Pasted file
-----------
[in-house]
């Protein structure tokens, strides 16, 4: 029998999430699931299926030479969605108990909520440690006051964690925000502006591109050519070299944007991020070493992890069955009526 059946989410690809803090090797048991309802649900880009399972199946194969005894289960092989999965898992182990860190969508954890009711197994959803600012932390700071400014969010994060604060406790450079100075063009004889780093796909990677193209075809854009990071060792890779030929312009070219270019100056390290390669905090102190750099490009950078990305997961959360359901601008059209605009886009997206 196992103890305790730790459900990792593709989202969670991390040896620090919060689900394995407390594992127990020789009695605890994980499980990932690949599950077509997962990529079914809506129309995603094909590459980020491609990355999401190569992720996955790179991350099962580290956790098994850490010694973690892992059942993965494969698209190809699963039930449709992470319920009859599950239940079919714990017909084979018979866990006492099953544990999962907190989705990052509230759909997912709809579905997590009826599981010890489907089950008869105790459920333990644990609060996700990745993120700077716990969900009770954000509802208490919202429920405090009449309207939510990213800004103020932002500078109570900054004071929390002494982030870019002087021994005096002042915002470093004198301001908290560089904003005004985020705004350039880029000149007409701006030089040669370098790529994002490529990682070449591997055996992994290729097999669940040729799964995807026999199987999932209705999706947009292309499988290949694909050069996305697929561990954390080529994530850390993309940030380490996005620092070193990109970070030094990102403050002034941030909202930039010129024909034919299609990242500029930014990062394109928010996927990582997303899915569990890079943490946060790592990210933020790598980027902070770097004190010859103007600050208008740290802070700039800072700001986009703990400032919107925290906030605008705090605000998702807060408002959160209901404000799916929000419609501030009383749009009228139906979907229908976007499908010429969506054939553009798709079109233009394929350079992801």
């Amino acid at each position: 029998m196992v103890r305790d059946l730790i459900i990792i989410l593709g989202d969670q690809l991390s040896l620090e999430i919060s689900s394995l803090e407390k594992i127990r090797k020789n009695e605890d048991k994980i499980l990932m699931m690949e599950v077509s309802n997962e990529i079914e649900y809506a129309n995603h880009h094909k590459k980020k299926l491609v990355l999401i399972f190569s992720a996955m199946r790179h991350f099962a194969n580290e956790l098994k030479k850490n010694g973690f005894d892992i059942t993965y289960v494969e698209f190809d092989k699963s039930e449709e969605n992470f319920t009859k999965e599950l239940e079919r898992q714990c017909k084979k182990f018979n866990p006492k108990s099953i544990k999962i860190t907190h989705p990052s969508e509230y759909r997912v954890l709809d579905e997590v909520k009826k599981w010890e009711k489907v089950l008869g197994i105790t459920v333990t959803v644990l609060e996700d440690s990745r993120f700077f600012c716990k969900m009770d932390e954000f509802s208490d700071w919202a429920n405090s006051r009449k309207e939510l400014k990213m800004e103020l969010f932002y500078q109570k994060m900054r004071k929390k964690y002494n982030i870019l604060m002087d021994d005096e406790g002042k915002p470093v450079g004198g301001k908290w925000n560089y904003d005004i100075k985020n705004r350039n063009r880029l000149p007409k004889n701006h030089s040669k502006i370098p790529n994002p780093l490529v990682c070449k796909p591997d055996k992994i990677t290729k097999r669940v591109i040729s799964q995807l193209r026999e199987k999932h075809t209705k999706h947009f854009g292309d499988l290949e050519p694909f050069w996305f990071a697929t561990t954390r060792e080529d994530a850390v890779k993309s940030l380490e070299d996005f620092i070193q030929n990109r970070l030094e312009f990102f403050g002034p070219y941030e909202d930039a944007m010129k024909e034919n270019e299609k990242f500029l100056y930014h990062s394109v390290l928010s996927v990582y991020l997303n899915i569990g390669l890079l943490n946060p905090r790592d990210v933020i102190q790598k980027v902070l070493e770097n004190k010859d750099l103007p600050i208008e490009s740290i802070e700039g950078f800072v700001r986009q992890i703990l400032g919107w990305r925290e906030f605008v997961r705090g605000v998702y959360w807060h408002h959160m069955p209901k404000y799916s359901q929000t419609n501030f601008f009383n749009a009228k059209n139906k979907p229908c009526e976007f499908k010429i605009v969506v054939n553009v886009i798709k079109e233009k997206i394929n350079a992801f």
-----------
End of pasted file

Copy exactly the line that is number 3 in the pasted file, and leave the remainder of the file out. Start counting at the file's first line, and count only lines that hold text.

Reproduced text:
């Amino acid at each position: 029998m196992v103890r305790d059946l730790i459900i990792i989410l593709g989202d969670q690809l991390s040896l620090e999430i919060s689900s394995l803090e407390k594992i127990r090797k020789n009695e605890d048991k994980i499980l990932m699931m690949e599950v077509s309802n997962e990529i079914e649900y809506a129309n995603h880009h094909k590459k980020k299926l491609v990355l999401i399972f190569s992720a996955m199946r790179h991350f099962a194969n580290e956790l098994k030479k850490n010694g973690f005894d892992i059942t993965y289960v494969e698209f190809d092989k699963s039930e449709e969605n992470f319920t009859k999965e599950l239940e079919r898992q714990c017909k084979k182990f018979n866990p006492k108990s099953i544990k999962i860190t907190h989705p990052s969508e509230y759909r997912v954890l709809d579905e997590v909520k009826k599981w010890e009711k489907v089950l008869g197994i105790t459920v333990t959803v644990l609060e996700d440690s990745r993120f700077f600012c716990k969900m009770d932390e954000f509802s208490d700071w919202a429920n405090s006051r009449k309207e939510l400014k990213m800004e103020l969010f932002y500078q109570k994060m900054r004071k929390k964690y002494n982030i870019l604060m002087d021994d005096e406790g002042k915002p470093v450079g004198g301001k908290w925000n560089y904003d005004i100075k985020n705004r350039n063009r880029l000149p007409k004889n701006h030089s040669k502006i370098p790529n994002p780093l490529v990682c070449k796909p591997d055996k992994i990677t290729k097999r669940v591109i040729s799964q995807l193209r026999e199987k999932h075809t209705k999706h947009f854009g292309d499988l290949e050519p694909f050069w996305f990071a697929t561990t954390r060792e080529d994530a850390v890779k993309s940030l380490e070299d996005f620092i070193q030929n990109r970070l030094e312009f990102f403050g002034p070219y941030e909202d930039a944007m010129k024909e034919n270019e299609k990242f500029l100056y930014h990062s394109v390290l928010s996927v990582y991020l997303n899915i569990g390669l890079l943490n946060p905090r790592d990210v933020i102190q790598k980027v902070l070493e770097n004190k010859d750099l103007p600050i208008e490009s740290i802070e700039g950078f800072v700001r986009q992890i703990l400032g919107w990305r925290e906030f605008v997961r705090g605000v998702y959360w807060h408002h959160m069955p209901k404000y799916s359901q929000t419609n501030f601008f009383n749009a009228k059209n139906k979907p229908c009526e976007f499908k010429i605009v969506v054939n553009v886009i798709k079109e233009k997206i394929n350079a992801f």